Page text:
A modern disposable cup next to an ancient pottery cup.

The Asahi Shimbun Displays

Disposable?
Rubbish and us

Exhibition / -

19 December 2019 – 23 February 2020

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Room 3

Free

Today there is increasing awareness of the devastating impact of plastic pollution, but humans have been creating rubbish for as long as we have been making objects.

This small display considers the historical creation of single-use and repurposed objects and presents an artistic response to plastic waste washing up in Pacific islands. The Asahi Shimbun Displays Disposable? Rubbish and us is an intriguing look at our changing relationship with the things we throw away, as we struggle to deal with today’s unprecedented levels of waste. Two very different disposable cups open the display. One is a waxed paper Air India cup, made in the 1990s, and the other was made around 3,500 years ago on the island of Crete by the Minoan people. These small clay cups were discarded in large numbers, probably after being used once to serve wine at feasts. Both cups speak of wealth and power, highlighting valuable resources and labour have been used throughout history to make objects that would only be used once. However, it must be recognised that the creation of Minoan clay cups was on an infinitely smaller scale.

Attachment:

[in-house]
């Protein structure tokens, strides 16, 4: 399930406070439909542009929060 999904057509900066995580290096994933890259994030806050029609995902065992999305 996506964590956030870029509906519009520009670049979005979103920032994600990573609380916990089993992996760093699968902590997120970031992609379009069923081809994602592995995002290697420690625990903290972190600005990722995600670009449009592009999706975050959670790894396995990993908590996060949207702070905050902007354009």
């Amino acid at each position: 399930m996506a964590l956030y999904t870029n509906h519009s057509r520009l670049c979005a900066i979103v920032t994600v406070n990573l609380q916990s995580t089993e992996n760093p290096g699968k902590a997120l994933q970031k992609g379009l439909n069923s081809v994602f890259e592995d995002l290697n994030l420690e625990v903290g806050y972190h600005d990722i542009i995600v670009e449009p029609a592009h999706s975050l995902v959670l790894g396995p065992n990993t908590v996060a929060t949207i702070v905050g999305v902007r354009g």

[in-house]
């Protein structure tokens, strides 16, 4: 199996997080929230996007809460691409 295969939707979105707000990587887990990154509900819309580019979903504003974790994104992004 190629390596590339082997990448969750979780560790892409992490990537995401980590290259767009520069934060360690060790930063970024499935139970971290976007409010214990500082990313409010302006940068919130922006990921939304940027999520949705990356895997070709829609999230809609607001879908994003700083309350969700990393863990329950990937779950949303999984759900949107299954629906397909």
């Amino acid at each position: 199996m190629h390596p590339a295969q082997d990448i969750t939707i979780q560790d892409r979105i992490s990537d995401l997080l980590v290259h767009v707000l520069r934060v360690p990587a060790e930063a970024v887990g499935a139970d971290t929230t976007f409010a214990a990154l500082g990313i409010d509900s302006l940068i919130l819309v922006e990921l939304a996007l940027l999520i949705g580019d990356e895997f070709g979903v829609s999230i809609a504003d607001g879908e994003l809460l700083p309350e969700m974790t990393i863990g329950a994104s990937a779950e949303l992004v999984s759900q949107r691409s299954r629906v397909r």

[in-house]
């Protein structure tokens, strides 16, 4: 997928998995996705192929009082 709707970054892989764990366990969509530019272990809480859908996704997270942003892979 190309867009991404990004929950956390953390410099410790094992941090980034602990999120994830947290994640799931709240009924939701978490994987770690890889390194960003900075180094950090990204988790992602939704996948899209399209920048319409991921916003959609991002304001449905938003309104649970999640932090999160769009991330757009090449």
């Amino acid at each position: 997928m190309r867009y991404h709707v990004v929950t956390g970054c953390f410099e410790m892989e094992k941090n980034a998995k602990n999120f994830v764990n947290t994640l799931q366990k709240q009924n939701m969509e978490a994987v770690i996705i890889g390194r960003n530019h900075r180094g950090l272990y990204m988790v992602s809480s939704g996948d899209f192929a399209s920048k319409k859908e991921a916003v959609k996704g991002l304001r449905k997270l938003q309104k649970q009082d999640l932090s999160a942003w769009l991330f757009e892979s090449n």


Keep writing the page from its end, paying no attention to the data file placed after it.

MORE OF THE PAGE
A fishing basket made from plastic wrapping found washed up on a beach in Guam in the Pacific Ocean, by contemporary artist Anthony Guerrero, is another starkly poignant object. It reminds us that much of the plastic in the Pacific is generated by the international fishing, food transportation and construction industries – and that individual responses alone cannot alleviate the problem.

Museums too must play their part in reducing waste. The British Museum is striving to lessen its environmental impact, with all waste produced onsite being either recycled or burned and converted to electricity. We are also committed to more sustainable exhibition development, and over 90% of the materials used to build the display have been recycled from the Manga exhibition.

Supporter

Supported by

The Asahi Shimbum logo

These displays are made possible by the support of The Asahi Shimbun Company, longstanding corporate sponsors of the British Museum. The Asahi Shimbun is a Japanese leading newspaper and the company also provides a substantial information service via the internet. The company has a century-long tradition of philanthropic support, notably staging key exhibitions in Japan on art, culture and history from around the world. In addition to the Asahi Shimbun Displays, The Asahi Shimbun Company is a committed supporter of the British Museum touring exhibition programme in Japan, and funder of The Asahi Shimbun Gallery of Amaravati sculpture in Room 33a.
 
この展示シリーズは、大英博物館の長きにわたる法人スポンサーである朝日新聞社のご支援によって実現しています。朝日新聞は日本の主要な新聞で、朝日新聞社ではインターネットを通じた幅広い情報提供も行っています。同社には一世紀にわたる慈善活動支援の伝統があり、とりわけ世界の美術や文化および歴史についての主要な展覧会の日本国内開催で知られています。朝日新聞ディスプレーに加え、日本における大英博物館の巡回展、および大英博物館朝日新聞ギャラリーのアマラヴァティ仏教彫刻の展示にもご支援いただいています。

The Asahi Shimbun Dispays